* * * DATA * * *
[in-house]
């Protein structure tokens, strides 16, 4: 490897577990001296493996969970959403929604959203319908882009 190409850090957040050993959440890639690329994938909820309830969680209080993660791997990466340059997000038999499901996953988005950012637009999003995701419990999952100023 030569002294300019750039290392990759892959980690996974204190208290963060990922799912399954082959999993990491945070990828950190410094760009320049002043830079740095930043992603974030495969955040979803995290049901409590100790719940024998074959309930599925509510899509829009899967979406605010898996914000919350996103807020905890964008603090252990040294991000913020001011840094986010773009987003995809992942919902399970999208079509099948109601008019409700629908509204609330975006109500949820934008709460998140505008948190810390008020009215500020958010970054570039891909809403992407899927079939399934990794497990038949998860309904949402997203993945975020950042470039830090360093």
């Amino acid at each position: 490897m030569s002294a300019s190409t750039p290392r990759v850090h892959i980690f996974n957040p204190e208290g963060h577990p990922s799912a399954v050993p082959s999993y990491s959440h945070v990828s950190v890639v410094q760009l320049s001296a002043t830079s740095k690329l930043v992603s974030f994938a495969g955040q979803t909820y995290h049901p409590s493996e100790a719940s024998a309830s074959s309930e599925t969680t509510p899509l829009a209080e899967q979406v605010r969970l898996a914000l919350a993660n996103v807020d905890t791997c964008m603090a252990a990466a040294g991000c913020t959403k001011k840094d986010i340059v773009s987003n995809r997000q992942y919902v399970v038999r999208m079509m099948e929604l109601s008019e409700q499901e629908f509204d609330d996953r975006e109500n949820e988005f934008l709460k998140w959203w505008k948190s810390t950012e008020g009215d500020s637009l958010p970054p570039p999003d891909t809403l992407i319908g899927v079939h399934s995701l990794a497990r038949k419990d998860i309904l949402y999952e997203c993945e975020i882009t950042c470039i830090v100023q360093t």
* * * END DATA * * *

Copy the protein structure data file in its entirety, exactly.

[in-house]
């Protein structure tokens, strides 16, 4: 490897577990001296493996969970959403929604959203319908882009 190409850090957040050993959440890639690329994938909820309830969680209080993660791997990466340059997000038999499901996953988005950012637009999003995701419990999952100023 030569002294300019750039290392990759892959980690996974204190208290963060990922799912399954082959999993990491945070990828950190410094760009320049002043830079740095930043992603974030495969955040979803995290049901409590100790719940024998074959309930599925509510899509829009899967979406605010898996914000919350996103807020905890964008603090252990040294991000913020001011840094986010773009987003995809992942919902399970999208079509099948109601008019409700629908509204609330975006109500949820934008709460998140505008948190810390008020009215500020958010970054570039891909809403992407899927079939399934990794497990038949998860309904949402997203993945975020950042470039830090360093």
């Amino acid at each position: 490897m030569s002294a300019s190409t750039p290392r990759v850090h892959i980690f996974n957040p204190e208290g963060h577990p990922s799912a399954v050993p082959s999993y990491s959440h945070v990828s950190v890639v410094q760009l320049s001296a002043t830079s740095k690329l930043v992603s974030f994938a495969g955040q979803t909820y995290h049901p409590s493996e100790a719940s024998a309830s074959s309930e599925t969680t509510p899509l829009a209080e899967q979406v605010r969970l898996a914000l919350a993660n996103v807020d905890t791997c964008m603090a252990a990466a040294g991000c913020t959403k001011k840094d986010i340059v773009s987003n995809r997000q992942y919902v399970v038999r999208m079509m099948e929604l109601s008019e409700q499901e629908f509204d609330d996953r975006e109500n949820e988005f934008l709460k998140w959203w505008k948190s810390t950012e008020g009215d500020s637009l958010p970054p570039p999003d891909t809403l992407i319908g899927v079939h399934s995701l990794a497990r038949k419990d998860i309904l949402y999952e997203c993945e975020i882009t950042c470039i830090v100023q360093t």